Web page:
Big Data Goes Back to School: Data Analysis Fuels Students’ Approach to Rocketry Competition

Big data isn’t just for big companies.

Five students participating in the Team America Rocketry Challenge (TARC), the world’s largest rocketry contest, are using exhaustive data collection and modeling to give their team the upper hand in this year’s competition.

Aiden Anderson, Nic O’Loughlin, Ryan Ritter, Trevor Dohlman and Lucas Kolo are the members of Team STARS (Science, Technology and Rocketry Students) of Cedar Falls, Iowa.

Their strategy hinges on one key asset: Data.

Aiden, Trevor, Lucas, Nic and Ryan collect data on each of their test launches – everything from flight angle and humidity to engine performance – but before launch, they tested indoors. With help from the University of Iowa the team tested their rocket in a wind tunnel. The experiment allowed the team to gather data on their rocket’s drag coefficient enabling them to better predict future launches.

(photo courtesy of the University of Iowa)

These rigorous simulations and data collection techniques prepared Team STARS to put their science, technology, engineering and mathematics (STEM) skills to the test. Faced with designing, building and flying a rocket that carries two raw eggs to an altitude of 850 feet is a challenge in itself, but they also had to return the eggs to the ground, undamaged, while trying to meet a total flight time between 44-46 seconds. This is no easy task.

With nearly 5,000 participants on 789 other teams across the country, the competition to qualify as a top 100 team in the TARC National Finals is steep.

“We ran simulation after simulation, changing everything from wind speed, temperature and barometric pressure, to launch angle and weight,” said Lucas Kolo, a junior. “Coefficient of drag was the biggest unknown, and we had to collect all kinds of data to figure it out.”

For Aiden, Trevor, Lucas, Nic and Ryan their data-driven decisions would prove invaluable during their launches. According to TARC Platinum sponsor Thales, it is one thing to collect data, and another to use it to drive results.

“Simply knowing your data is not enough,” said Alan Pellegrini, CEO of Thales USA. “The real impact comes with using data that can speak directly to a problem and provide meaningful insights. That is exactly what this impressive team is doing.”

Similar to how Thales uses big data to solve its customers’ problems, these students are using data for better outcomes on the launch pad.

“Accumulating data is like building a puzzle,” said Ryan Ritter, a sophomore. “Every unit of information is like a piece to the puzzle, and the more you add, the clearer the picture gets. Our goal is to have as many pieces of the puzzle revealed before our launches at National Finals.”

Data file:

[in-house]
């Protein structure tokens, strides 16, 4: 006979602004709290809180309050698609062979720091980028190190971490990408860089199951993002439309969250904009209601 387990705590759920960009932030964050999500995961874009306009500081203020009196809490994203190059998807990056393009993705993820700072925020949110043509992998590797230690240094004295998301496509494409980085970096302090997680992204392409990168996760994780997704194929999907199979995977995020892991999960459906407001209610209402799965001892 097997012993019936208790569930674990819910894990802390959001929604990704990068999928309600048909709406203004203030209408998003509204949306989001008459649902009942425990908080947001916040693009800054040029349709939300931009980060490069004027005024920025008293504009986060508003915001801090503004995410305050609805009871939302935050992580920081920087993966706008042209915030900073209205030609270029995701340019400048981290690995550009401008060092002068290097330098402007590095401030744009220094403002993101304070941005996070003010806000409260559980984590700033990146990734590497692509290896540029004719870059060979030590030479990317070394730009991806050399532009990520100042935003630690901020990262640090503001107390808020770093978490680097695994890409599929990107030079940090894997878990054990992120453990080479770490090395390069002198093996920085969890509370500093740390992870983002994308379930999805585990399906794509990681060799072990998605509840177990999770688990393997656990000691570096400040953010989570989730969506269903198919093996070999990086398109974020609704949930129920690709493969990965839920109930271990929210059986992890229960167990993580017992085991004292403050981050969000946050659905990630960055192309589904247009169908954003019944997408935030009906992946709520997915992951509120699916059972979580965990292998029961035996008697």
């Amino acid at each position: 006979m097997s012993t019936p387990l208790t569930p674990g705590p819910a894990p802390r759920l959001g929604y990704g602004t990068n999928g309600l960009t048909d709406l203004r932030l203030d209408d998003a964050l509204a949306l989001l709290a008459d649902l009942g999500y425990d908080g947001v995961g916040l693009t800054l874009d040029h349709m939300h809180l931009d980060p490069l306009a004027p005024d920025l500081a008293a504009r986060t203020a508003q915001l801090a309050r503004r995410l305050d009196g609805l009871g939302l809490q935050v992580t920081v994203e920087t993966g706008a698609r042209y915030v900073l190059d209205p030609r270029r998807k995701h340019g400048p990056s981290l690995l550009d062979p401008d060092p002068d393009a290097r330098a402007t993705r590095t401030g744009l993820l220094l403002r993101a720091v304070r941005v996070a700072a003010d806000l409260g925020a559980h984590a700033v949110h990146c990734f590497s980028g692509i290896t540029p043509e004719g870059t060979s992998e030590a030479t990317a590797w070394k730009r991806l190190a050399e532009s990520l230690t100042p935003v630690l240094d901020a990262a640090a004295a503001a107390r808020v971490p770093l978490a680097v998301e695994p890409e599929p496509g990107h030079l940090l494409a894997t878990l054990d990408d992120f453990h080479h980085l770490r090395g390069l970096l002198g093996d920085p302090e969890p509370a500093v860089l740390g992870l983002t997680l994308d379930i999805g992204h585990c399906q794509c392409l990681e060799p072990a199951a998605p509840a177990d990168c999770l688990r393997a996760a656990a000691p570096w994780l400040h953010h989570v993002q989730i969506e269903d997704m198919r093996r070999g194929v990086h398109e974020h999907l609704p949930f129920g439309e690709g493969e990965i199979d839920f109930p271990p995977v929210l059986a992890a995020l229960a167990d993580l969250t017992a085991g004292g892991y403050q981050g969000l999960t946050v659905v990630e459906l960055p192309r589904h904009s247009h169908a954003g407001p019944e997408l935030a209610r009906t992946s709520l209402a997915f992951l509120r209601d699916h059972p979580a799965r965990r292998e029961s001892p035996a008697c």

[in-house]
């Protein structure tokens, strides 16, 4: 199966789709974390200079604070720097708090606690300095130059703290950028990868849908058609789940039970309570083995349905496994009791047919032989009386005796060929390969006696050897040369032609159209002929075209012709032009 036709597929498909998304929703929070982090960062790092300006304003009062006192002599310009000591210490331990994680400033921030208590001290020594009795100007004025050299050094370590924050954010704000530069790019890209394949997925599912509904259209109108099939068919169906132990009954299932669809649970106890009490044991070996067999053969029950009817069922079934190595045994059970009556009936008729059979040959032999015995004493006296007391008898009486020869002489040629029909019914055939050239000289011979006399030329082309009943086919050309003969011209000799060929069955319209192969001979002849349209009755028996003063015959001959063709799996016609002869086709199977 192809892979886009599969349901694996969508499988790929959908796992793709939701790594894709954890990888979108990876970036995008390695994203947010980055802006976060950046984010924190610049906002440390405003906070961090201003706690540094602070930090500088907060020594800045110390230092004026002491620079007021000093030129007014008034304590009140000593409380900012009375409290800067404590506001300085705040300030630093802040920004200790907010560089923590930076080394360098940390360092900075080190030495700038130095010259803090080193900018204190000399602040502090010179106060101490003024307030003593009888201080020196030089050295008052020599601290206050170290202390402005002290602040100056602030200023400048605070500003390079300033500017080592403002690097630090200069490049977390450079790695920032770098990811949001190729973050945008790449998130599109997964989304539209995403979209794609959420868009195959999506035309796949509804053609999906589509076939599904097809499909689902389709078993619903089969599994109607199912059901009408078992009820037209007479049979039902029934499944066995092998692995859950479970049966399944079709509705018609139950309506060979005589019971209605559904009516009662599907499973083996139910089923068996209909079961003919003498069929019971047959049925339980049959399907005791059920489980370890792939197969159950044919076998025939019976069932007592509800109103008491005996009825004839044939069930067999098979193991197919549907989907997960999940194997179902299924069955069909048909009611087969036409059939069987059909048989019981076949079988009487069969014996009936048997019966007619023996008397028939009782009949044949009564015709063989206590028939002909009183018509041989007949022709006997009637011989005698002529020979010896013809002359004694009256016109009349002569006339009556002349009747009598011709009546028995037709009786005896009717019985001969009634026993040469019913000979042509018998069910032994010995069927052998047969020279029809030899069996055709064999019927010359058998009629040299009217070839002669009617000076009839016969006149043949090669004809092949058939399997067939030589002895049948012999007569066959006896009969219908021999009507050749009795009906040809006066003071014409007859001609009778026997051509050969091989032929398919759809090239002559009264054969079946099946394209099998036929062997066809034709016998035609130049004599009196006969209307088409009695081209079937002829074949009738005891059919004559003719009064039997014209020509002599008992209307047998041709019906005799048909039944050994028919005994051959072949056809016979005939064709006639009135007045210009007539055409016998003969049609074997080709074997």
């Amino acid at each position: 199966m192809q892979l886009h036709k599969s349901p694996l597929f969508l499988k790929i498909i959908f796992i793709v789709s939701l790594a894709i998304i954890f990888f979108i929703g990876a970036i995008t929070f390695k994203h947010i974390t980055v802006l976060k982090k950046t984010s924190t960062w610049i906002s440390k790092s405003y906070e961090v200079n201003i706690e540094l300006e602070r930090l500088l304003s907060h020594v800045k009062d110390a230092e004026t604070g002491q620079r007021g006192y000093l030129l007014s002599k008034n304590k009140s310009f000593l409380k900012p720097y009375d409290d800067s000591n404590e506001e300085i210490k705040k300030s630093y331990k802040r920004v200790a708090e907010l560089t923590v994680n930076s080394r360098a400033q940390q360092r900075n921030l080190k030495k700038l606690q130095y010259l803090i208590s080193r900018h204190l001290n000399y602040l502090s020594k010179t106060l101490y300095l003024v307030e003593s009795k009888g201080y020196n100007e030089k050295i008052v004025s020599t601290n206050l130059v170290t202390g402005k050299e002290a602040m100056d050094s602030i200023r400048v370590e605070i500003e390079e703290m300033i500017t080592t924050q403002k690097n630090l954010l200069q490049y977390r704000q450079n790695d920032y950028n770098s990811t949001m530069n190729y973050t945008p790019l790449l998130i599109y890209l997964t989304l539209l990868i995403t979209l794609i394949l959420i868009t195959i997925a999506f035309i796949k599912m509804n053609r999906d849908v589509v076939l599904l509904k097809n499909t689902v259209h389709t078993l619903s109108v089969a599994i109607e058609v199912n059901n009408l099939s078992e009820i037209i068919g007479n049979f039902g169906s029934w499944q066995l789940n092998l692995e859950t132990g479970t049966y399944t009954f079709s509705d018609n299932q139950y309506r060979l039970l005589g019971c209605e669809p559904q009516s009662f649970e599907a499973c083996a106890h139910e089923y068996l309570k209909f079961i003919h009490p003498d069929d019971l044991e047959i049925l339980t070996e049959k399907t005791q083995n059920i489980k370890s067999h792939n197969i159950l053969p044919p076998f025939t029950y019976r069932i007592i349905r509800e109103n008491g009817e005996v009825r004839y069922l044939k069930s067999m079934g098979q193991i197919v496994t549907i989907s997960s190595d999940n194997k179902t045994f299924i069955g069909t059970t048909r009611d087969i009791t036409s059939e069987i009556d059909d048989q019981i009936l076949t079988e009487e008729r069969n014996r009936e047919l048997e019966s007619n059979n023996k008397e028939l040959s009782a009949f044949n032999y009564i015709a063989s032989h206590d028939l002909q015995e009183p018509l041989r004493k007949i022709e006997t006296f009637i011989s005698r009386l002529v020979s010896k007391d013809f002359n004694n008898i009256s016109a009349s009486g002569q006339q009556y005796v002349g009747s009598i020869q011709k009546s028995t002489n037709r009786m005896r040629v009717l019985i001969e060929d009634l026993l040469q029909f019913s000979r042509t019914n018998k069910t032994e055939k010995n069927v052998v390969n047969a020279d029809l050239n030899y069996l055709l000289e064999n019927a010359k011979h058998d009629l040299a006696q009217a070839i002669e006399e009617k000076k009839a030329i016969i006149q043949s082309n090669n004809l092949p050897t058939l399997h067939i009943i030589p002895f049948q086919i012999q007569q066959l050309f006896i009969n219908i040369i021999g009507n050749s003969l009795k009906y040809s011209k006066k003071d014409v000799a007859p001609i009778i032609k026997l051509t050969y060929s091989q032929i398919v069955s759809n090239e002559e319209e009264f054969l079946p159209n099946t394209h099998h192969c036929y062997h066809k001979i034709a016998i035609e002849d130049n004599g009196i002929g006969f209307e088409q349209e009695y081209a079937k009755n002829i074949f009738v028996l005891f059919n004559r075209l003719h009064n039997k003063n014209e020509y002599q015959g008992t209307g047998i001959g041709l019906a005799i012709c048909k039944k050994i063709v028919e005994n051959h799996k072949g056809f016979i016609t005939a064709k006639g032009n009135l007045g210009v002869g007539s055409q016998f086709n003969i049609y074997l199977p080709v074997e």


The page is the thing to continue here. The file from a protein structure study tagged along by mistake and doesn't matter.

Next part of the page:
Along with data from their wind tunnel tests, the team used rocket simulation software to calculate the type of motor needed to reach 850 feet.

“With all of this information and simulation data, we were able to select the perfect motor,” said Aiden Anderson, a senior. “Our first actual launch had an altitude of 871 feet and 59 seconds of flight duration.”

While some TARC teams conduct as many as 30 flights over the course of the season, the Cedar Falls team flew just four test flights before preparing for their qualification launches. During their qualifying flights, the team’s rocket performed nearly as expected, earning the team a spot at this year’s National Finals in one of the most competitive years of TARC’s 14-year history.

At finals, teams face the extra challenge of adjusting their rockets ‘on the fly’ to meet new parameters. This requires students to make educated guesses about how their rockets will perform under conditions at the launch site. This real-time, action-oriented scenario is no different from how companies, such as Thales, work to enable safer cities, smarter aircraft and more personalized travel experiences.

“Winning at National Finals requires the ability to predict your rocket’s performance,” said Trevor Dohlman, a junior. “The data we’ve collected will allow us to anticipate how our rocket will perform under various circumstances, and should give us an upper hand.”

Their extensive data collection and predictive modeling also meant lower costs and fewer recalculations. With every test flight comes the cost of another motor and the risk of losing the rocket.

“If we had lost the rocket, all the wind tunnel tests and coefficient of drag calculations would have had to have been redone,” said Nic O’Laughlin. “The modeling saved lots of time and tests because, in effect, we knew how the rocket would perform.”

For a team thinking big about STEM it is no surprise that Thales – the team’s sponsor – is paying close attention to how the team performs at the May 14 Nationals Finals near Washington, D.C.

“We love seeing young people engage in STEM, especially when they combine rocket science with predictive analysis and data,” said Pellegrini. “At Thales, it’s part of what we do every day.”


This story has been republished. The original story may be found at:
Big Data Goes Back to School | Thales USA